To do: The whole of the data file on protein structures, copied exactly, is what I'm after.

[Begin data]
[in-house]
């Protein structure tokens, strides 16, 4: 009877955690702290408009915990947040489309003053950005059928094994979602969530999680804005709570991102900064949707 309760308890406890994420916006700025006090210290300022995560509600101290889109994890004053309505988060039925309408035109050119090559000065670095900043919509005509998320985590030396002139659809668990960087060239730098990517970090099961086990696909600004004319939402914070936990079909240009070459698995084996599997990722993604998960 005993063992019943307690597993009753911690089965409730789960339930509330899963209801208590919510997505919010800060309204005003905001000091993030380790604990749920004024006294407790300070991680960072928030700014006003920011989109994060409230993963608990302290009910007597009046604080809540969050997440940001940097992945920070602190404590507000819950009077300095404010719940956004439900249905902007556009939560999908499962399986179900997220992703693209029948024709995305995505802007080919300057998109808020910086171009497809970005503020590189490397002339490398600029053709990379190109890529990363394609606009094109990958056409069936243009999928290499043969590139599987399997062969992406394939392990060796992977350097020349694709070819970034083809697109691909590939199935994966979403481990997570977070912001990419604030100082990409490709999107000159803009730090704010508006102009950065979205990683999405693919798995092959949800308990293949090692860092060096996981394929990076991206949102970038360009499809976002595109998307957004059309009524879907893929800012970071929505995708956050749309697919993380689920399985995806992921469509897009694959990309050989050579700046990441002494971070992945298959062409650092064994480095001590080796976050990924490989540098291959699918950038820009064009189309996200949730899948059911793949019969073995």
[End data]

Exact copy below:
[in-house]
């Protein structure tokens, strides 16, 4: 009877955690702290408009915990947040489309003053950005059928094994979602969530999680804005709570991102900064949707 309760308890406890994420916006700025006090210290300022995560509600101290889109994890004053309505988060039925309408035109050119090559000065670095900043919509005509998320985590030396002139659809668990960087060239730098990517970090099961086990696909600004004319939402914070936990079909240009070459698995084996599997990722993604998960 005993063992019943307690597993009753911690089965409730789960339930509330899963209801208590919510997505919010800060309204005003905001000091993030380790604990749920004024006294407790300070991680960072928030700014006003920011989109994060409230993963608990302290009910007597009046604080809540969050997440940001940097992945920070602190404590507000819950009077300095404010719940956004439900249905902007556009939560999908499962399986179900997220992703693209029948024709995305995505802007080919300057998109808020910086171009497809970005503020590189490397002339490398600029053709990379190109890529990363394609606009094109990958056409069936243009999928290499043969590139599987399997062969992406394939392990060796992977350097020349694709070819970034083809697109691909590939199935994966979403481990997570977070912001990419604030100082990409490709999107000159803009730090704010508006102009950065979205990683999405693919798995092959949800308990293949090692860092060096996981394929990076991206949102970038360009499809976002595109998307957004059309009524879907893929800012970071929505995708956050749309697919993380689920399985995806992921469509897009694959990309050989050579700046990441002494971070992945298959062409650092064994480095001590080796976050990924490989540098291959699918950038820009064009189309996200949730899948059911793949019969073995």